By the time someone finishes with school and starts their first full-time job, they’ve hopefully learned financial basics such as paying taxes, opening a savings account, and budgeting. These skills are needed for someone just to survive. However, at DWM, we want to see you thrive. When it comes to financial independence and peace of mind, it’s very important for you to set goals for yourself and make sure you accomplish them. That’s why we believe these milestones can provide great guidance to you as you continue to live and grow old. It’s important to note that there is no set course you need to follow; everyone is different.
Age 20 or earlier
- Get a paying job
- Once you start making money and using it, you begin to understand its value better. This can give you a good idea of what your ideal lifestyle would cost and encourage you to put yourself in a position to afford it.
- Take part in employer-sponsored savings plans
- It is never too early to start saving for retirement. Employer sponsored 401(k) accounts are a perfect way to begin saving for retirement as they provide a convenient, disciplined way to save for retirement with the benefit of tax breaks and generally are increased by employer contributions.
- Start building your credit
- A good credit score can give you better finance rates when buying cars and houses, open up more housing possibilities, and qualify you for higher credit limits. We suggest owning a credit card as soon as you can. It is important for you to use the credit card and to make sure your bills are paid in full and on time.
- Institute or continue a program of after-tax investments.
- By the time you’re 30, it’s a good idea to have money put away for investments or sudden expenses. An initial target is 50% of your annual income and then keep it going and growing. You never know what might happen in the future, so it’s beneficial to be prepared for anything.
- Increase your human capital
- This a good time in your life to be near completion of certifications and degrees in your profession. Putting time and money towards developing your skills is one of the best investments you can make. In addition, we believe education is a life-long pursuit.
- Consider meeting with a financial planner
- Now is a good time in your life to have a diversified investment portfolio so that your money is put to work. We suggest working with an experienced wealth management team.
- Beware of lifestyle creep
- In your 40’s you are beginning to approach your peak earnings years. Life style creep is the tendency to spend more as you make more. Be cautious of former luxuries becoming necessities as this is one of the biggest threats to your retirement savings. Make sure that a portion of the increase in your income results in increases in your savings and investments.
- Take action to protect your family’s financial stability
- Some actions we recommend you make, unless you have already started this earlier, include looking into a 529 plan (college savings account), consider adding life and disability insurance, and talking to your wealth manager about estate planning.
- Regular visits with a wealth manager- quarterly, semi-annually, or annually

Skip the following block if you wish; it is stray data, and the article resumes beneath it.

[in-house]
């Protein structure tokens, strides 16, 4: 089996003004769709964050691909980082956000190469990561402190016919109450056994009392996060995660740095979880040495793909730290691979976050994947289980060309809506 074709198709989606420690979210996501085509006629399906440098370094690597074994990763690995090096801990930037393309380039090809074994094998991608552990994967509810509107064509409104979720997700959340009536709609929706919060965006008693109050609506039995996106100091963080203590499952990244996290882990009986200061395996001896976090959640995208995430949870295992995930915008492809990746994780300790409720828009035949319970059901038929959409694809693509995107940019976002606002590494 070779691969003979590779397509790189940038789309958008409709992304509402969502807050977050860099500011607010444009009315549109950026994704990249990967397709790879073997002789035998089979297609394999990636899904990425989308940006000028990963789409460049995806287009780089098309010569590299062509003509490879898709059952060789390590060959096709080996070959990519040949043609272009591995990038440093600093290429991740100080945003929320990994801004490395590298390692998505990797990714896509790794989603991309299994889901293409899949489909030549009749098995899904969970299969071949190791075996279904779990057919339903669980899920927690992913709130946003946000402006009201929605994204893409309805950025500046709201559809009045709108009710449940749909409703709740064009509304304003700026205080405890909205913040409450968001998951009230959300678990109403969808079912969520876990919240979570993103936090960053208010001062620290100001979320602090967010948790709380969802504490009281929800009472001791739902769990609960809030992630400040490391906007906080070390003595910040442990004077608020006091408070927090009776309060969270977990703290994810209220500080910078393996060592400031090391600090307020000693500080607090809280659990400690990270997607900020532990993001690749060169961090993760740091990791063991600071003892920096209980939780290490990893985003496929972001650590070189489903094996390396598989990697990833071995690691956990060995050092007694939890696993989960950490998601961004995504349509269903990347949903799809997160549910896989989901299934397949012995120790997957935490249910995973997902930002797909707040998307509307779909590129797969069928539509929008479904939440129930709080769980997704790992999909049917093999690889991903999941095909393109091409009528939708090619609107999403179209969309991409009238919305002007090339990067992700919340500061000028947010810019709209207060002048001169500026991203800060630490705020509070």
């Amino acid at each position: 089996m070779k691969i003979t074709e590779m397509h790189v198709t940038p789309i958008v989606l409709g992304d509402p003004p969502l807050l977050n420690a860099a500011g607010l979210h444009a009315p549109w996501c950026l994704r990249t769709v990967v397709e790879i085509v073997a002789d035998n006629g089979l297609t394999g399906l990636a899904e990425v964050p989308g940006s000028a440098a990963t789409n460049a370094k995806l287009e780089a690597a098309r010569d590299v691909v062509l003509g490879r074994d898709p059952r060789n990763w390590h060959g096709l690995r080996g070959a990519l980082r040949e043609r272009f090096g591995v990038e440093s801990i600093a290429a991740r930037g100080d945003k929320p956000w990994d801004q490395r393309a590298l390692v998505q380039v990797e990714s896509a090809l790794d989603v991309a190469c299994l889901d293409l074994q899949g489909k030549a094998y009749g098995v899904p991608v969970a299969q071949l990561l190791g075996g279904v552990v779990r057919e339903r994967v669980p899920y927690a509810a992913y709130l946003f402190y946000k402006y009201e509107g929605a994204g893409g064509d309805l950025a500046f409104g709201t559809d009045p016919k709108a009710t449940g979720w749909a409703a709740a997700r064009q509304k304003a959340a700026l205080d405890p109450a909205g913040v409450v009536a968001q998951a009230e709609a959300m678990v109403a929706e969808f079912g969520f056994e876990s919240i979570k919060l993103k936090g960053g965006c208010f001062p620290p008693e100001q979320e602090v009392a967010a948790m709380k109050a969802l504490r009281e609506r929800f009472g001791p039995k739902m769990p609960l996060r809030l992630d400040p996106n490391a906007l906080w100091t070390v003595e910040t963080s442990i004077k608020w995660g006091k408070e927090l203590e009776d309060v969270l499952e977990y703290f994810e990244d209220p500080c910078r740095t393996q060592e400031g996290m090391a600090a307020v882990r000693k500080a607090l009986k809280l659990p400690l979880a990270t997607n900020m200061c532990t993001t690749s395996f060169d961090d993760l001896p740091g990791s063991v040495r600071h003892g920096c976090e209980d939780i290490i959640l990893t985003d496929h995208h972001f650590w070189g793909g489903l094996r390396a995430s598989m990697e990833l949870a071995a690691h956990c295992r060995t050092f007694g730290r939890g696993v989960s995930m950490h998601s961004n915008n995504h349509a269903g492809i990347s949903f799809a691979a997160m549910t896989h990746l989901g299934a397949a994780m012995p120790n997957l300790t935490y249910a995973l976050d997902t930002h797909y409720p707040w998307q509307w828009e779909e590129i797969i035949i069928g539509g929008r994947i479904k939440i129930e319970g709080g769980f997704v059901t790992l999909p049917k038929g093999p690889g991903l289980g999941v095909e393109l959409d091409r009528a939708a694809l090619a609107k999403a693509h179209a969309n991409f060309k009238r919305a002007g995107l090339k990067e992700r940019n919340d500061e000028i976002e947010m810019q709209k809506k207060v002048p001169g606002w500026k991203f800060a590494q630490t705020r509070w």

- Now is a great time to redefine your short-term, medium-term, and long-term goals with a financial representative. Close monitoring of investment accounts is important during this decade as your finances become more complex. In addition, your wealth manager should help you review your income taxes, insurance and other financial matters.
- Pay off “bad” debts
- Paying off your student loans and credit card debt by the time you’re 40 or younger is necessary for financial independence and flexibility.
- Some debt can actually be beneficial to you and does not need to be paid off immediately. For example, mortgages can be considered “good” debt if you have a good interest rate. Benefits may include tax deductions and arbitrage—earning more on investments than the interest rate on the mortgage.
- Estate Planning
- Benefits of estate planning include reducing estate taxes, protecting beneficiaries and the ability to name your children’s guardian in the event of death.
- At DWM, we believe it is never too early to begin the estate planning process.
- Know where you stand on social security and IRA distributions
- You can start receiving social security at age 62 or delay until full retirement age (“FRA”) or even wait until age 70. Under current law, those taking social security before their FRA incur a 25% reduction in social security payments for the rest of their lifetime. Those waiting past FRA can get a 32% increase if they wait until age 70. With social security potentially running out of money in the next 12 years, timing of benefits is extremely important and should be reviewed with your wealth manager
- Consider a Roth conversion
- If you have a traditional IRA, now is a good time to consider converting all or some of it to a Roth IRA. Benefits include lifetime tax-free growth with no required minimum distributions.
Age 70 and beyond
- Enjoy your financial independence and retirement!
- However, at any age, you still need to…
- Monitor your investments and assets
- Review your long-term cash flow planning
- Plan for your taxes- both income and estate taxes
- Review your insurance
- Review and update estate planning documents
- Regularly meet with your wealth manager to get professional advice to help you protect and grow your assets and legacy!